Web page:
Scientists at the University of Melbourne today unveiled a new 3D printer ink-gel that is entirely self repairing. This technology may one day help repair cracked phone screens.
According research published by a team led by Chemical Engineer Dr. Luke Connal:
Self-healing materials are capable of recovering from damages and restoring their functionality, just like the natural ability of living creatures to repair their tissues, this unique property offers the ability to extend the lifetime of products, which is usually limited by mechanical failures.
The scientists produce the gel using a polymer substance that responds to ‘dynamic covalent chemistry,’ which means they can manipulate the ink intentionally over time. In this way, the report shows that the substance creates 4D objects, the fourth ‘D’ being time:
The materials we developed can also change shape when triggered by being swollen in a solvent, such as water. This enables printed objects to change shape once printed, which is known as 4D printing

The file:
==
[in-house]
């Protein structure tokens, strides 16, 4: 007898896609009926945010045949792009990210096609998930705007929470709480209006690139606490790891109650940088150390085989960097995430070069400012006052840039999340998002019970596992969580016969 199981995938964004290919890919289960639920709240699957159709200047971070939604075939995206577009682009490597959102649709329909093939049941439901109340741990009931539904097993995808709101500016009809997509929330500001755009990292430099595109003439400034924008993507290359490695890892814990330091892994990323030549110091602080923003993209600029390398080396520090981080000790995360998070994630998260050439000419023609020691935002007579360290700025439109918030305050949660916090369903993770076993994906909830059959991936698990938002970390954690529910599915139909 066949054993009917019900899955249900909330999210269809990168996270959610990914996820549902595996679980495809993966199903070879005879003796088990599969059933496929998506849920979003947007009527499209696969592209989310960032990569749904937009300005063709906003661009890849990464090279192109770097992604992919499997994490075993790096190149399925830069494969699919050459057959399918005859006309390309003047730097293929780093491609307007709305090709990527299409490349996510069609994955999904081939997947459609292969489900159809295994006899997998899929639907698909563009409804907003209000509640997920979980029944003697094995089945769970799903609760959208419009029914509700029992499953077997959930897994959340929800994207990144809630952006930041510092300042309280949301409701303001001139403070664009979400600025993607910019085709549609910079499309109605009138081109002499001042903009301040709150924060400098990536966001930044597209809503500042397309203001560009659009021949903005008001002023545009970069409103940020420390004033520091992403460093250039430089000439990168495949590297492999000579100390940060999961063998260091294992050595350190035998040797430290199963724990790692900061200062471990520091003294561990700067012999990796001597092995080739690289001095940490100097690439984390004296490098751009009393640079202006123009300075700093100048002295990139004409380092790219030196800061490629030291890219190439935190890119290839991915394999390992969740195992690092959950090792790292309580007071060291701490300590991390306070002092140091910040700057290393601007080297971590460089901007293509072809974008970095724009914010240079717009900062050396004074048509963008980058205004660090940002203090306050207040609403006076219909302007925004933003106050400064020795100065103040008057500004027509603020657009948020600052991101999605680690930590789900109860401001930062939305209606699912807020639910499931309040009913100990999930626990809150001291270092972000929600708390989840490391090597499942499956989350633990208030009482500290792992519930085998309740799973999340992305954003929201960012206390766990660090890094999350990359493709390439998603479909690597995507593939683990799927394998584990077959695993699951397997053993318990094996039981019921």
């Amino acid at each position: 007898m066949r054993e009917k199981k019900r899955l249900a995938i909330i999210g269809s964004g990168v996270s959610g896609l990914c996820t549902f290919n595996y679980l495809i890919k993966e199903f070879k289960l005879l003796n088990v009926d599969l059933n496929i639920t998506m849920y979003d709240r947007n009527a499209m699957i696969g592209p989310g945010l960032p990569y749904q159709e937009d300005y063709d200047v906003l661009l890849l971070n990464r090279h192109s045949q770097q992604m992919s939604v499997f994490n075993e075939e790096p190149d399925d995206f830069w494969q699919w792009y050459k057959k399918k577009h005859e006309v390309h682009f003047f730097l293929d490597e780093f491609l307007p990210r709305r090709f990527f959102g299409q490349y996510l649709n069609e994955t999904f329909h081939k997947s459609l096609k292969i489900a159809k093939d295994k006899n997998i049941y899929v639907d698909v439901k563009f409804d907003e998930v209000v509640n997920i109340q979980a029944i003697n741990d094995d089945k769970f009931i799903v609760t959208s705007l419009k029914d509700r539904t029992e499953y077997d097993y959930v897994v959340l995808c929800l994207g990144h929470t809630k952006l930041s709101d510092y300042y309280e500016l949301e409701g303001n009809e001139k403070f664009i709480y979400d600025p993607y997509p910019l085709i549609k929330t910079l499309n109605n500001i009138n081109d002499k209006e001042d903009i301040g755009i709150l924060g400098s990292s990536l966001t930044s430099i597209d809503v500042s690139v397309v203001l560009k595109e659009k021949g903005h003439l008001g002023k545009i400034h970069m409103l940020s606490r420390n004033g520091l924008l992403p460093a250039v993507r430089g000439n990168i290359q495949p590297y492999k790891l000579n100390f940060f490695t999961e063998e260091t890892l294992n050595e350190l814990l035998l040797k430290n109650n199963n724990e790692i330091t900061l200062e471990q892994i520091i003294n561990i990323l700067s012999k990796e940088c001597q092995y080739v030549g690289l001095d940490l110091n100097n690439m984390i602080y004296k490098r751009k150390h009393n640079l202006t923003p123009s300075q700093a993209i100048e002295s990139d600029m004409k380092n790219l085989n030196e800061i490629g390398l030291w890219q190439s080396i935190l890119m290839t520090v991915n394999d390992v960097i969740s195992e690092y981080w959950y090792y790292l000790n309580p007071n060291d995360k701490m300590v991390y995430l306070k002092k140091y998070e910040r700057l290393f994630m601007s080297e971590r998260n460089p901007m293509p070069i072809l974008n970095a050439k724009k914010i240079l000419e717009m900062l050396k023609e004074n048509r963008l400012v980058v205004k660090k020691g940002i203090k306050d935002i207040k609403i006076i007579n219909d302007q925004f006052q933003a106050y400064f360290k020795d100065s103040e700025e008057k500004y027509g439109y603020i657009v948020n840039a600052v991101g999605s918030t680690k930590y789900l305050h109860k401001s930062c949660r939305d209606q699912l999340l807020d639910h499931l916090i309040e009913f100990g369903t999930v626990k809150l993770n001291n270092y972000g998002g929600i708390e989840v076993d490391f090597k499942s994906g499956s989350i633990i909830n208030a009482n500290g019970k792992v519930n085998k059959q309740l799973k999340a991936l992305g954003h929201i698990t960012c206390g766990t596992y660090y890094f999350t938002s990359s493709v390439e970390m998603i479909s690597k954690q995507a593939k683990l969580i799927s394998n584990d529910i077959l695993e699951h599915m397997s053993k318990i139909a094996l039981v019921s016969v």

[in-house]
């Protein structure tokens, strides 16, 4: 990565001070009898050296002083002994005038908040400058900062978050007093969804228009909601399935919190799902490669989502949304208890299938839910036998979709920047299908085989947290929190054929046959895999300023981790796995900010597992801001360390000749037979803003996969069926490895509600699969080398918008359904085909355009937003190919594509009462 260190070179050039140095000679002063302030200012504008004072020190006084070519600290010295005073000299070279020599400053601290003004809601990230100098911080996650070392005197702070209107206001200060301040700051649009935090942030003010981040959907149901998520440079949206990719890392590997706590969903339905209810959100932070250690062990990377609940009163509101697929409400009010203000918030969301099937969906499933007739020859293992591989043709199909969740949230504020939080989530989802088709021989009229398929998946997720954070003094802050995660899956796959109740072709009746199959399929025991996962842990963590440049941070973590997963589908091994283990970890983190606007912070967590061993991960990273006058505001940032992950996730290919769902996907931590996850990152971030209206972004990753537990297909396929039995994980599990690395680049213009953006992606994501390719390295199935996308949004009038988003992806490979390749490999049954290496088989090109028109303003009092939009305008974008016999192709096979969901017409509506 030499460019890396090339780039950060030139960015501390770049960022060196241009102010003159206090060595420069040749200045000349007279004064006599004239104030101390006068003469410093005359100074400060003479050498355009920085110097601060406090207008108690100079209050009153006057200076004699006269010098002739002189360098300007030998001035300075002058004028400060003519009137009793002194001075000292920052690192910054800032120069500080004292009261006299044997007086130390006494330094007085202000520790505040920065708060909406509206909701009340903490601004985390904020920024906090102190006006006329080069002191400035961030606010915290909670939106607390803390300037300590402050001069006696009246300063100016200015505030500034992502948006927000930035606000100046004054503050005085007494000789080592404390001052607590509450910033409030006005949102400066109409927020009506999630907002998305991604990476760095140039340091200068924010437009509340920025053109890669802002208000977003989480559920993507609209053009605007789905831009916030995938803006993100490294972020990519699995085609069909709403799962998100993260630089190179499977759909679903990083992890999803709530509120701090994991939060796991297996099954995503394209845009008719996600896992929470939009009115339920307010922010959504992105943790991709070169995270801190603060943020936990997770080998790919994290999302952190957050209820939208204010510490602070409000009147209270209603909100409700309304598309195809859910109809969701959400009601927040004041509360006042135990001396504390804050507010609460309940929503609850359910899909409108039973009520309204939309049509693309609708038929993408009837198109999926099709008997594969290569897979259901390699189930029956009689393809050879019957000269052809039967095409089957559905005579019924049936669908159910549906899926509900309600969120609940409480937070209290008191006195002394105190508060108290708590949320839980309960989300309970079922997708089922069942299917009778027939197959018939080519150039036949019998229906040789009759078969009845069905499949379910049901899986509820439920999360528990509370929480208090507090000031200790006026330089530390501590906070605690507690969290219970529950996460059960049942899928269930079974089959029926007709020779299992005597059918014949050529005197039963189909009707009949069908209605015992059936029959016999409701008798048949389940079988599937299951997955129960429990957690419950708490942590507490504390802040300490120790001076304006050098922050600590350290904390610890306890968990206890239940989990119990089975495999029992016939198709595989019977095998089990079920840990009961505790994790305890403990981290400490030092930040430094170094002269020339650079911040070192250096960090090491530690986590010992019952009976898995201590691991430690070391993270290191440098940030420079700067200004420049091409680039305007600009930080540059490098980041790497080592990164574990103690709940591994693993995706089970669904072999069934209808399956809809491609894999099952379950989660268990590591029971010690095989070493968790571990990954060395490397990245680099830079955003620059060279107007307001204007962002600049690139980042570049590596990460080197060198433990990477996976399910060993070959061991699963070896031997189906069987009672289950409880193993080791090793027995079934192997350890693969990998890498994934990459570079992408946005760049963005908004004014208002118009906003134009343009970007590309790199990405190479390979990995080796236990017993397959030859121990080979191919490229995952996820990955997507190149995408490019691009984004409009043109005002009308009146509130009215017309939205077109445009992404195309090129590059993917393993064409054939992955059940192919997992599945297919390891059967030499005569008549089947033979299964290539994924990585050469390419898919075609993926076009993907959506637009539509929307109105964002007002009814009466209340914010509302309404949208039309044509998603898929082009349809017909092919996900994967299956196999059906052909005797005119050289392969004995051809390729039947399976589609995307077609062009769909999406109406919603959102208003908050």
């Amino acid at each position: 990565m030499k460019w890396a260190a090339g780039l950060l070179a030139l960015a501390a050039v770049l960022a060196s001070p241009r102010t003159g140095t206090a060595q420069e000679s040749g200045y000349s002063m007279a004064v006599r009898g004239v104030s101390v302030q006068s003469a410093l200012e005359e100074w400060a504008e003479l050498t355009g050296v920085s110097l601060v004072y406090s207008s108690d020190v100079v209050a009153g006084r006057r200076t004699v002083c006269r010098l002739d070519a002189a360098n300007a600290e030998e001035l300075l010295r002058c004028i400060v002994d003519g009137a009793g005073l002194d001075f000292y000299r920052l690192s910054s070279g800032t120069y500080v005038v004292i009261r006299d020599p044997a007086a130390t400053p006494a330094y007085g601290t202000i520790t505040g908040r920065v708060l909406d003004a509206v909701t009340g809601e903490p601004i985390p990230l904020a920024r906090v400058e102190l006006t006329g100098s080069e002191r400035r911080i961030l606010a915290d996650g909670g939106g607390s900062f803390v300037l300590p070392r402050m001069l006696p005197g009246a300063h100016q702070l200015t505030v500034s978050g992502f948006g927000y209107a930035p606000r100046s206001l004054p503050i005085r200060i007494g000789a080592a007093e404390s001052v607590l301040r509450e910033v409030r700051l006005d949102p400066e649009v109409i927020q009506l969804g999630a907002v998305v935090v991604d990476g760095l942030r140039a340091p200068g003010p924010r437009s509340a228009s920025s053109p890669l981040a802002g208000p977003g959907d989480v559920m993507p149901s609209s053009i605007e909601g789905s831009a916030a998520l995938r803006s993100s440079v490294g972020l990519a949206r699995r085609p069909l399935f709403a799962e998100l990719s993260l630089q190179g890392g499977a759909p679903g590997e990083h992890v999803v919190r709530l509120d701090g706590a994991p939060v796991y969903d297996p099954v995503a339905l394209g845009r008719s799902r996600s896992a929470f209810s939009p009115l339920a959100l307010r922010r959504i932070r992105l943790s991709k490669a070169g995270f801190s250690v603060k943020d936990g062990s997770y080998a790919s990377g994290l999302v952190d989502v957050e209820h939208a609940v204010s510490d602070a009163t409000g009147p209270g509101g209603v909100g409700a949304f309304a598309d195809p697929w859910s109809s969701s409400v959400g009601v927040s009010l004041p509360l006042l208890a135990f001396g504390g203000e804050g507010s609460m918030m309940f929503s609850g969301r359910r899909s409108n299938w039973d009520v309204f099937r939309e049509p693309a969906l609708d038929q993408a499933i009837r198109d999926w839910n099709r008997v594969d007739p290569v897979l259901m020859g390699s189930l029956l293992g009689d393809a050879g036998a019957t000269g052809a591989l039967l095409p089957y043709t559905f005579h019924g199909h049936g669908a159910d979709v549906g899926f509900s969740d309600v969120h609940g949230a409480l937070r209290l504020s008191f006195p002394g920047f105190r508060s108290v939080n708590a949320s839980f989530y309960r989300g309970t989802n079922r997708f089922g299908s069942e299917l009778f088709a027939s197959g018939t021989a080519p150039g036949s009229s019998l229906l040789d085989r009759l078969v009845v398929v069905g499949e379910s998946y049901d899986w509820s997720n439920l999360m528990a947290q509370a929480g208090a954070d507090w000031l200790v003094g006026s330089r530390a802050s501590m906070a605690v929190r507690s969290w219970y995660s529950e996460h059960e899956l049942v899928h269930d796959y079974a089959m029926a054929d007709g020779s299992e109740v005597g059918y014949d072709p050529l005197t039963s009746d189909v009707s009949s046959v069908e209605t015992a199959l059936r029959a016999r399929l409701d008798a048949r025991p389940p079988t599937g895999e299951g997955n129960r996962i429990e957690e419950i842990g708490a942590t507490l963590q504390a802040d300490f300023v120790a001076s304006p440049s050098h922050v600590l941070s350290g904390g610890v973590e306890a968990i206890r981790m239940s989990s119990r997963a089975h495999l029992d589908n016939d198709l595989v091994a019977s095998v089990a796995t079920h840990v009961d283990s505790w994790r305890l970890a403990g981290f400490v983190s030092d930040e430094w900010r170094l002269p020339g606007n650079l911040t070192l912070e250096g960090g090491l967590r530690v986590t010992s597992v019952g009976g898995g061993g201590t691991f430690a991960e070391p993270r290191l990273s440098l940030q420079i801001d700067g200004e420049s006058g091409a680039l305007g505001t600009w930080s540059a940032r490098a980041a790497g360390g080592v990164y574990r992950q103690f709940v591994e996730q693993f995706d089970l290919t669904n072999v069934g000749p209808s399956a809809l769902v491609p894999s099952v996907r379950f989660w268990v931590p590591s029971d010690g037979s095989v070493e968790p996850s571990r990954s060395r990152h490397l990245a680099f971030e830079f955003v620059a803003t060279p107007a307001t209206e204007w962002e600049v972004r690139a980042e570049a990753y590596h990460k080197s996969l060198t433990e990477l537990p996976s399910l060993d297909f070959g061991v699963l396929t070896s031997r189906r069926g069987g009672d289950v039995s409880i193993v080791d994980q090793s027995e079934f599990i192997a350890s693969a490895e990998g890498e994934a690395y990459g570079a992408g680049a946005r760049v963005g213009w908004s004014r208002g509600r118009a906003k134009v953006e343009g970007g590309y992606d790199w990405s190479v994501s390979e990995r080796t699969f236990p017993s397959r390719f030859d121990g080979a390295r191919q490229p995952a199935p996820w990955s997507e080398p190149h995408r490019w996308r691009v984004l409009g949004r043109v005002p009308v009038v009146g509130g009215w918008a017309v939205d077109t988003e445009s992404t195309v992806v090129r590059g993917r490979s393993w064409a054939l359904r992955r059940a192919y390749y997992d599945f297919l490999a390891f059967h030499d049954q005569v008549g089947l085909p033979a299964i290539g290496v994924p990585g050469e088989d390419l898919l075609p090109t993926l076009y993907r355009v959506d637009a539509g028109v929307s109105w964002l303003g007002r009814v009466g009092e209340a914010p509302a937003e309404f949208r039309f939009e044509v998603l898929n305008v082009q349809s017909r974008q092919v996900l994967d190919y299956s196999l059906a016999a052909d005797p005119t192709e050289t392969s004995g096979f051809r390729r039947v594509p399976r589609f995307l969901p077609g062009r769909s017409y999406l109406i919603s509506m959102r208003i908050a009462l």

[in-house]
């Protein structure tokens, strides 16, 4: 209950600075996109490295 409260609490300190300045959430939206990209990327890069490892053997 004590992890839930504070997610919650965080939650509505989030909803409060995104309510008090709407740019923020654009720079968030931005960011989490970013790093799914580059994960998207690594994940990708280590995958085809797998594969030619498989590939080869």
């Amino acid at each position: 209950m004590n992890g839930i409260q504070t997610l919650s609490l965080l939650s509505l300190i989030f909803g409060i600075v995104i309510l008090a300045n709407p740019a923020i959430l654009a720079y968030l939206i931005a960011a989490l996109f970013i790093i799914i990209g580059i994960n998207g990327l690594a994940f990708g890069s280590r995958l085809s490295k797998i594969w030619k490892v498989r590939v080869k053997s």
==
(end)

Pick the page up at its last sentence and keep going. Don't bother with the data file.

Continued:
The technology is still a ways off; it might be years before they’re able to solve the problem of making the gel work with touch-screen capability. The Melbourne team may revolutionize replaceable parts before they solve the cracked-screen problem once and for all. Which is why they’re looking into applications that go beyond just saving consumers money. Dr. Connal’s excitement is palpable:
We are working on this to develop adaptive camouflage materials. We aim to have a 3D printable ink that can be printed by soldiers in remote locations that can change color so they can blend into their environments. The 3D printing capability means the soldiers could travel with significantly less materials and only print what is required for the specific location. Another idea is to create materials that will enable submarine officers to use a 3D printer to create spare parts as needed, eliminating the need to store dozens of parts on board. The possibilities are endless.